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Badger Cottage Versus Toad Hall

A Commentary by Froma Harrop

Sometimes you need children to set you straight. They are so attuned to what they like and what feels good. The status-value of things doesn't register as much as with adults.

An "aunt" to three kids, ages 7 to 12, I recently invited them and their parents to a rented vacation house. There was great swimming nearby, a honky-tonk town with a carousel and pretty country roads. Toward the end, I asked them what they most enjoyed about their vacation. They answered "the house" -- specifically the room they shared upstairs, a tiny space with barely enough floor to accommodate a bed and two inflated mattresses.

It was there that they horsed around, played with their iPads and chatted into the night. They were so happy sharing this little clubhouse, as their parents kept watch downstairs. The house was their Badger Cottage.

Mr. Badger's Cottage is the cozy house in the classic children's book "The Wind in the Willows." After the animal guests gathered around the kitchen fireplace, Mr. Badger led them to a cramped sleeping quarters with two beds covered in lavender-scented linen. "The Mole and the Water Rat tumbled in between the sheets in great joy and contentment," wrote author Kenneth Grahame.

The book contrasts the warm and protected Badger Cottage with Toad Hall, the coldly magnificent mansion owned by the solitary but good-hearted Mr. Toad. As Rat says generously about Mr. Toad: "He is the best of animals. Perhaps he's not very clever and it may be that he is boastful and conceited. But he has some great qualities, has Toady."

The housing bubble inspired the building of Toad Halls across the country. Rattling around these instant mansions may have been a price worth paying for those wishing to impress, but they could feel awfully impersonal. The Wall Street Journal now reports a revived interest in extraordinarily super-sized homes.

For example, a trial lawyer recently built a new 61-room complex on three waterfront acres on Martha's Vineyard, an island where wealth tends to be low-key. Neighbors were appalled, but plopping a 23,000-square-foot compound in an area of modest cottages wasn't about fitting in. The great room with its paneled 30-foot ceiling resembles Toad's immense dining hall in the book.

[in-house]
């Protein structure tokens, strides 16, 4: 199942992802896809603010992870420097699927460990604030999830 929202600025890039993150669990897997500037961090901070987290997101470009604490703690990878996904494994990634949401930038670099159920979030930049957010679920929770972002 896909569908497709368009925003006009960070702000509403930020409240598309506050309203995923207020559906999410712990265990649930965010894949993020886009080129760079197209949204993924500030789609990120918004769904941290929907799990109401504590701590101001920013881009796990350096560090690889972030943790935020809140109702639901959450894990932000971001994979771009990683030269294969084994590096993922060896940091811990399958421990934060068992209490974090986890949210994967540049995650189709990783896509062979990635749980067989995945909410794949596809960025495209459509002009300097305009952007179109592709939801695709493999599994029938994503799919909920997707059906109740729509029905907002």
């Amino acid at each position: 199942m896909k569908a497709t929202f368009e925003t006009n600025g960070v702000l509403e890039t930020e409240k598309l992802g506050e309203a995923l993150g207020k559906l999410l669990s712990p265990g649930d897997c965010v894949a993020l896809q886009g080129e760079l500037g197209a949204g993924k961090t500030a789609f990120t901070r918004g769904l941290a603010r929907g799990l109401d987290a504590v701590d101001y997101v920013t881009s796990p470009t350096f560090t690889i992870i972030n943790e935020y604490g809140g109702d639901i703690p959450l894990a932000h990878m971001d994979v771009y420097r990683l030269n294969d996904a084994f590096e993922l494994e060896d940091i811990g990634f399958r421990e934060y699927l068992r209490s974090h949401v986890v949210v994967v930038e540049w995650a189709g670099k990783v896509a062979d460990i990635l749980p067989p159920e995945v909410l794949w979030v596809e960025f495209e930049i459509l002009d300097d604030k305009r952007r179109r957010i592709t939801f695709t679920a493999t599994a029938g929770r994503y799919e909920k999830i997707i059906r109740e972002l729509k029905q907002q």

Last winter, the Journal reported on a new trend in living big: "trophy basements." Homebuyers demanding opulence now covet vast underground living spaces. (Badgers know all about underground living.) For example, an architect in Beverly Hills designed a 14,000-square-foot basement with a grand ballroom and 50-seat theater.

Builders say that buyers of immense spaces seek room for such luxuries as collection galleries, shooting ranges and morning bars. The builders add that designing one of these humongous residences doesn't feel much like doing a residential project. It's more akin to creating a shopping center or office park, with golf carts for visiting various areas and complex security systems.

The late celebrity decorator Mark Hampton -- known for dishing luxury to his well-heeled clients -- was never impressed by raw square-footage. "Before I encountered the seductive luxuries of Porthault linens and the coffee tray brought by the maid who comes to open the shutters," Hampton wrote, "my favorite guest room was my Aunt Edith's sleeping porch in northern Indiana, with its six iron bedsteads and its ancient bedding ... and its aroma of pine trees coming through the screens." The place offered "perfect summer memories," he added. "The total effect of my aunt's welcoming disposition was marvelous to me."

Oh, to be Aunt Edith in the summer memories of frolicking youngsters. She couldn't rely on a subterranean bowling alley to make everyone happy. Could that be why she did?



See Other Political Commentary

See Other Commentaries by Froma Harrop.

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